CARTAGENA – December 3rd, 2010
Today we visited the food market which is primarily Afro-Latino. It’s a muddy, unhygienic mess because of the horrible rain and flooding. I’ve been to markets like this before in Brazil and other countries and it takes some getting used to seeing the raw meat just laid out bare on tables, without refrigeration and crawling with flies.
The one thing I always seem to notice is how everything gets used, we’re not just talking pig’s feet here, we’re talking pig brains, bull nuts, you name it they got it at the market.
And that is why the locals come here. It’s a cheap place to buy meat, fish, vegetables, fruit, but not just food, you can also buy toiletries, toys and you can get a haircut or buy some music, recharge your cell phone (or buy a cell phone).. it’s like a mall, not as nice by a long shot but way, way cheaper and full of mini entrepreneurs selling their wares and wheeling and dealing to make their living.
We get a decent amount of footage shot with Luis Towers providing the guidance, but once again just as we’re getting rolling, the rain sets in and dampens the rest of our shooting schedule.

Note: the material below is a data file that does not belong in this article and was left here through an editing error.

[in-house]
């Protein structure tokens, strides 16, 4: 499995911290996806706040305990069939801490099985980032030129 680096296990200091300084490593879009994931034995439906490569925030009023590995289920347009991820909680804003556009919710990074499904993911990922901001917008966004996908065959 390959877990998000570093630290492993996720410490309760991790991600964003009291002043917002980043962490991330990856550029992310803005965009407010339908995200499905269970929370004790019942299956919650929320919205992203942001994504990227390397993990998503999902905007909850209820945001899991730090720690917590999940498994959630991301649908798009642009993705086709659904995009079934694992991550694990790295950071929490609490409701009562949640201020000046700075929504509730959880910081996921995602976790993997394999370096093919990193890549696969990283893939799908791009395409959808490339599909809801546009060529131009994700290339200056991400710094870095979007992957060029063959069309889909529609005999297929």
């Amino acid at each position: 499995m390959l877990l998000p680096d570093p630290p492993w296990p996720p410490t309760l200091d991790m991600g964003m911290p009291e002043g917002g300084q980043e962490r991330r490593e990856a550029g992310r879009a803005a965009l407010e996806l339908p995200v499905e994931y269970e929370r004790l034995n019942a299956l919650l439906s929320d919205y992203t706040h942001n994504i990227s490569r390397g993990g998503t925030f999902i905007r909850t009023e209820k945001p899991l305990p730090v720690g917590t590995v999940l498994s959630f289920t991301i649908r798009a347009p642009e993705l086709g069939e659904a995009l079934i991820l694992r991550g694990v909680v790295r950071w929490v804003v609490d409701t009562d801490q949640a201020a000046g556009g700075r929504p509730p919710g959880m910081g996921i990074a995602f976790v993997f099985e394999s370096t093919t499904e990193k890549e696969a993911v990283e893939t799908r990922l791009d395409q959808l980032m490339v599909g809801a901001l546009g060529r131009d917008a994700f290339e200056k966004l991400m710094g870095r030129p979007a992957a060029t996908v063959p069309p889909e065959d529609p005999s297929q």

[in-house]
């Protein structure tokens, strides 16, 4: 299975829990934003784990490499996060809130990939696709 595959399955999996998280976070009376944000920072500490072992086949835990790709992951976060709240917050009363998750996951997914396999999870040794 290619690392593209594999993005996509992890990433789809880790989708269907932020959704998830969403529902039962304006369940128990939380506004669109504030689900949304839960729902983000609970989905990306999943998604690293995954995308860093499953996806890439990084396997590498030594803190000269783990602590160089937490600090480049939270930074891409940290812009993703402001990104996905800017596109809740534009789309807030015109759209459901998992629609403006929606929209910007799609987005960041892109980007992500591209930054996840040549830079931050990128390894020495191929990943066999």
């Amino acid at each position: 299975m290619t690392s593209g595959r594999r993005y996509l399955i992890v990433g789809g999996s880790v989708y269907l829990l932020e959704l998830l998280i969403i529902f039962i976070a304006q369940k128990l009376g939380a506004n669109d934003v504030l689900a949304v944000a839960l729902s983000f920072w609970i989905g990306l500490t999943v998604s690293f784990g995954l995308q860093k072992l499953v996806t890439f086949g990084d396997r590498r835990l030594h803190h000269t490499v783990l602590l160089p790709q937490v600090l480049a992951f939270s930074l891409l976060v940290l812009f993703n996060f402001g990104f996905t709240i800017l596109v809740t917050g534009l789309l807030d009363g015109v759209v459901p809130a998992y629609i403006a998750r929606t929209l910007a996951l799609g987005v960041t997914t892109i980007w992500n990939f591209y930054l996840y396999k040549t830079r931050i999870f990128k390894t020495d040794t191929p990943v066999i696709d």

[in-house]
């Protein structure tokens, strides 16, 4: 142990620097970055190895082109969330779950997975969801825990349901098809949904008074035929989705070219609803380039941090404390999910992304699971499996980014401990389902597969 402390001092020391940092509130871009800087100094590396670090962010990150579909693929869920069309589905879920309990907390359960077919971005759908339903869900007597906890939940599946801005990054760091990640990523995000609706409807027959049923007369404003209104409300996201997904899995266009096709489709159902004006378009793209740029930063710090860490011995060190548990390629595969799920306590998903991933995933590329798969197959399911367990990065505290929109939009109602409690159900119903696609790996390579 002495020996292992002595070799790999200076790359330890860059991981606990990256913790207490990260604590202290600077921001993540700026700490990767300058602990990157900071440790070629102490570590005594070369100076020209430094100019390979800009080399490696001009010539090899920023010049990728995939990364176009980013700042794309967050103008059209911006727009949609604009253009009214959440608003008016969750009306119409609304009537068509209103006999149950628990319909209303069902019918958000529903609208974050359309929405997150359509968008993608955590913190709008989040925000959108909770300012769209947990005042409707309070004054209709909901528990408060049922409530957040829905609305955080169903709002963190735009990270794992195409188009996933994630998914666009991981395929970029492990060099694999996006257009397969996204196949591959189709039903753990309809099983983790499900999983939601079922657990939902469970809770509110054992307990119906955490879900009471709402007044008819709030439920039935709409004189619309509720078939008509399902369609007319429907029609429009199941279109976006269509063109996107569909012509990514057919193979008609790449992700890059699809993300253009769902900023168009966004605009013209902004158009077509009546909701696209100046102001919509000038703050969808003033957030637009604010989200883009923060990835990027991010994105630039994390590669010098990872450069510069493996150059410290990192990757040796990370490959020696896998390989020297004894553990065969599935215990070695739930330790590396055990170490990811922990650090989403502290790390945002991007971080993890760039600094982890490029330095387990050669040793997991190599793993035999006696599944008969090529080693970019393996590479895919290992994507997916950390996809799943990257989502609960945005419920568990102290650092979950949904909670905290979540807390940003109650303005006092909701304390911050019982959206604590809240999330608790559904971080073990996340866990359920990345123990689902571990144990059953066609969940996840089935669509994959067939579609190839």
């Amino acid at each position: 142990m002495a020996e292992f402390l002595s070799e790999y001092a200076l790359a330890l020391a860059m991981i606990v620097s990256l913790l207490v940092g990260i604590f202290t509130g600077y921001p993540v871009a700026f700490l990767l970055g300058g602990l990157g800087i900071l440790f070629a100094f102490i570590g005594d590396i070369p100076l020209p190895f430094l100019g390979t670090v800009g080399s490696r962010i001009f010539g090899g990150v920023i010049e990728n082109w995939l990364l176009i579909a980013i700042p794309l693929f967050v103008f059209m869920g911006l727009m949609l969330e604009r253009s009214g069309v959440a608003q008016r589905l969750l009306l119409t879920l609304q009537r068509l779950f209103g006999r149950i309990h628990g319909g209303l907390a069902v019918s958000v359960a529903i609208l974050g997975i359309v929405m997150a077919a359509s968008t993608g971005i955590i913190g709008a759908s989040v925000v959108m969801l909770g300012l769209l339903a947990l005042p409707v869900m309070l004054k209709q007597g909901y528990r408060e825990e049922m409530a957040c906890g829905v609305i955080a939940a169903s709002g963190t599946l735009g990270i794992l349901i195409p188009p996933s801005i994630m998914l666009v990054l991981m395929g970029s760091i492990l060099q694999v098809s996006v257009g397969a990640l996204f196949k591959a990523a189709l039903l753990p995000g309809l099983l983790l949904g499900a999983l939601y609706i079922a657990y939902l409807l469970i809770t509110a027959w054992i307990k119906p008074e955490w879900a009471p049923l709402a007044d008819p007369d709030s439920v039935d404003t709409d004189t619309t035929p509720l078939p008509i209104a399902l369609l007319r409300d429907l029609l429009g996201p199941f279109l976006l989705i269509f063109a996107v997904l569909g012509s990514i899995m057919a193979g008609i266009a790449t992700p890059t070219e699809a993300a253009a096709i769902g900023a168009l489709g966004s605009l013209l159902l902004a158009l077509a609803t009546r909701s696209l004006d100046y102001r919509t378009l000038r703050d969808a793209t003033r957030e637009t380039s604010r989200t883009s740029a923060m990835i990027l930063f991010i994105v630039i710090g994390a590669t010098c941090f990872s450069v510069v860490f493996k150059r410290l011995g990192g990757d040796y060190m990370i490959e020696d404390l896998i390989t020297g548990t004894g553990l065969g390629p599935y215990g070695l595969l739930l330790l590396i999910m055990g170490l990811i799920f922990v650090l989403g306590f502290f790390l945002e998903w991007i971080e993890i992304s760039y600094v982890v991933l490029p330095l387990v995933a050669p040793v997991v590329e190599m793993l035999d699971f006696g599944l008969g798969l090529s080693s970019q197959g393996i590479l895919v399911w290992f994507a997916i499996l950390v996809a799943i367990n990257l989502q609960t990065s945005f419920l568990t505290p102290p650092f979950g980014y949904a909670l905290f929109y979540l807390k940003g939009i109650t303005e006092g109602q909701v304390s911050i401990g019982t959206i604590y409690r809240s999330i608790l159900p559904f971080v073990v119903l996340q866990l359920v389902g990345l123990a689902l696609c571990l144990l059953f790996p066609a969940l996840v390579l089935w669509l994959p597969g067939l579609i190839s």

Moe and I head out at night to a new part of the city, Boca Grande, and eat Mexican (a nice change of pace from the typical Colombian food we’ve been having) and get some footage of the Chivas, Colombian party buses. Boca Grande is not as charming as the old city but it’s a nice change of pace from the constant touts and vendors hounding you to buy buy, buy!
The Next day, we shot some more in the old city during the day. We find an English speaking tour guide Rolando, who agreed to be on camera with me and gave me the lowdown on a couple of historic spots in the old city including the famous Plaza Santo Domingo, where back in the day, slaves were bought and sold but today feature touristy restaurants with outdoor eating with live entertainment like traditional Afro-Latino dancing troupes, etc.
We get a few more establishing shots in before rain once again interrupts our plans.
We chilled for a bit at the hotel and then headed to a cool little restaurant owned by my friend Flavia called “Bazurto Social Club” on the edge of Getsmani for dinner. We were in luck because that night they were featuring live Champeta music, which was perfect to get us in the mood for our trip to San Basilio Palenque the next day. Tomorrow was to be a long day, so we hit the hay early, but not before doing some damage on the dance floor. While Moe and Renzo were dancing for fun, I was doing my “please no more rain” dance. I hope it works.